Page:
Arthur G. Sorlie

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Arthur G. Sorlie
14th Governor of North Dakota
In office
1925–1928
Lieutenant Walter Maddock
Preceded by Ragnvald A. Nestos
Succeeded by Walter Maddock
Personal details
Born April 26, 1874
Albert Lea, Minnesota
Died August 28, 1928 (aged 54)
Bismarck, North Dakota
Political party Republican (NPL)
Spouse(s) Jennie Odegard
Grace Hilleboe
Religion Lutheran

Arthur Gustave Sorlie (April 26, 1874 – August 28, 1928) served as the 14th Governor of North Dakota from 1925 until his unexpected death in 1928 at the age of 54.

Biography[edit]

Sorlie was born in Albert Lea, Minnesota and resided in Grand Forks, North Dakota. He was of Norwegian American heritage. He graduated from Luther Academy at Albert Lea, Minnesota in 1893. He married Jennie Odegard September 1, 1900. He had three children, Arthur, Louise, and Ruth.[1] He worked in a bank and managed a general store in Buxton, North Dakota. In 1903, Sorlie opened a bread and cracker factory in Grand Forks, North Dakota. He became a successful businessman, owning car dealerships and gas stations. Sorlie first entered politics as a member of the Grand Forks City Council, a position he held two terms.[2] After his wife, Jennie, died in 1919, he was remarried to Grace Hilleboe.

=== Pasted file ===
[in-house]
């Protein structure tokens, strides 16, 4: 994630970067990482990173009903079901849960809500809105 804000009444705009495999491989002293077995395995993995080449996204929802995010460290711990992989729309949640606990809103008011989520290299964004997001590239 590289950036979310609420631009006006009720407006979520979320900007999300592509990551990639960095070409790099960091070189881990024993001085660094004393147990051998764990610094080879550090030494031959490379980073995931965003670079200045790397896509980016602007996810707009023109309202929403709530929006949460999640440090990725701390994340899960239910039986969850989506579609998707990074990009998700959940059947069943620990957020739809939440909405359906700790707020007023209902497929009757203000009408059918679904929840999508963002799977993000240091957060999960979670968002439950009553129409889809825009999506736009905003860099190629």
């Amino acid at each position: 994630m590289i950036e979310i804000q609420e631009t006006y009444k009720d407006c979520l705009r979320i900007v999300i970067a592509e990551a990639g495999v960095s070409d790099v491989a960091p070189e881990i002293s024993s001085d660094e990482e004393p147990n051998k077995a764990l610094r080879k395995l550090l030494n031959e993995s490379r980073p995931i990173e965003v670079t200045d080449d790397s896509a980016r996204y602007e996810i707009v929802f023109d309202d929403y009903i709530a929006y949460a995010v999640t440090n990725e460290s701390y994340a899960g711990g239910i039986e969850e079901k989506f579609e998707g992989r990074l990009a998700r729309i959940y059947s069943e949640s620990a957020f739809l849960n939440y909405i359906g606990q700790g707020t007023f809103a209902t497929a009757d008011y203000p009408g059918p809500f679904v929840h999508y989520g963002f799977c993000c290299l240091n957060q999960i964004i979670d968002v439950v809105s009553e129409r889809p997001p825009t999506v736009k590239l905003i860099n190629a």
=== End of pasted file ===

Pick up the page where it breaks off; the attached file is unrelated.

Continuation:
Career[edit]

Sorlie Memorial Bridge

Sorlie defeated incumbent Ragnvald A. Nestos in the 1924 gubernatorial race. At that time, North Dakota politics involved the struggle between the Nonpartisan League (NPL) and the Independent Voters Association (IVA). The NPL membership (primarily farm and rural) bitterly opposed big business interests. They favored state-owned industries such as the Bank of North Dakota and the State Mill and Elevator. The IVA considered the NPL platform to be too radical and socialistic. They did not support state ownership of industry.

When NPL-backed Sorlie replaced IVA candidate Nestos, the Nonpartisan League returned to power in the state. However, Sorlie did not have complete support from the League. Some (such as his own lieutenant governor, Walter Maddock) opposed Sorlie because he was a conservative businessman. During the 1927 legislative session, Sorlie's political enemies conspired to embarrass him by publicly investigating the State Mill and Elevator and calling for its removal from the governor's influence because of inefficient management.[3]

Legacy and Death[edit]

Governor Sorlie died in office in 1928.[4] His body lay in state in the rotunda of the North Dakota State Capitol. The Sorlie Memorial Bridge in Grand Forks, North Dakota was named in his memory. The Arthur G. Sorlie Papers were deposited in the Orin G. Libby Manuscript Collection in the Chester Fritz Library at the University of North Dakota.[5] He is buried in Memorial Park Cemetery[6] in Grand Forks, Grand Forks County, North Dakota USA.

References[edit]

Further reading[edit]

  • Sobel, Robert, and John Raimo, eds. Biographical Directory of the Governors of the United States, 1789-1978, Vol. 3 (Westport, Conn.; Meckler Books, 4 vols. 1978)

External links[edit]


Political offices
Preceded by
Ragnvald A. Nestos
Governor of North Dakota
1925–1928
Succeeded by
Walter Maddock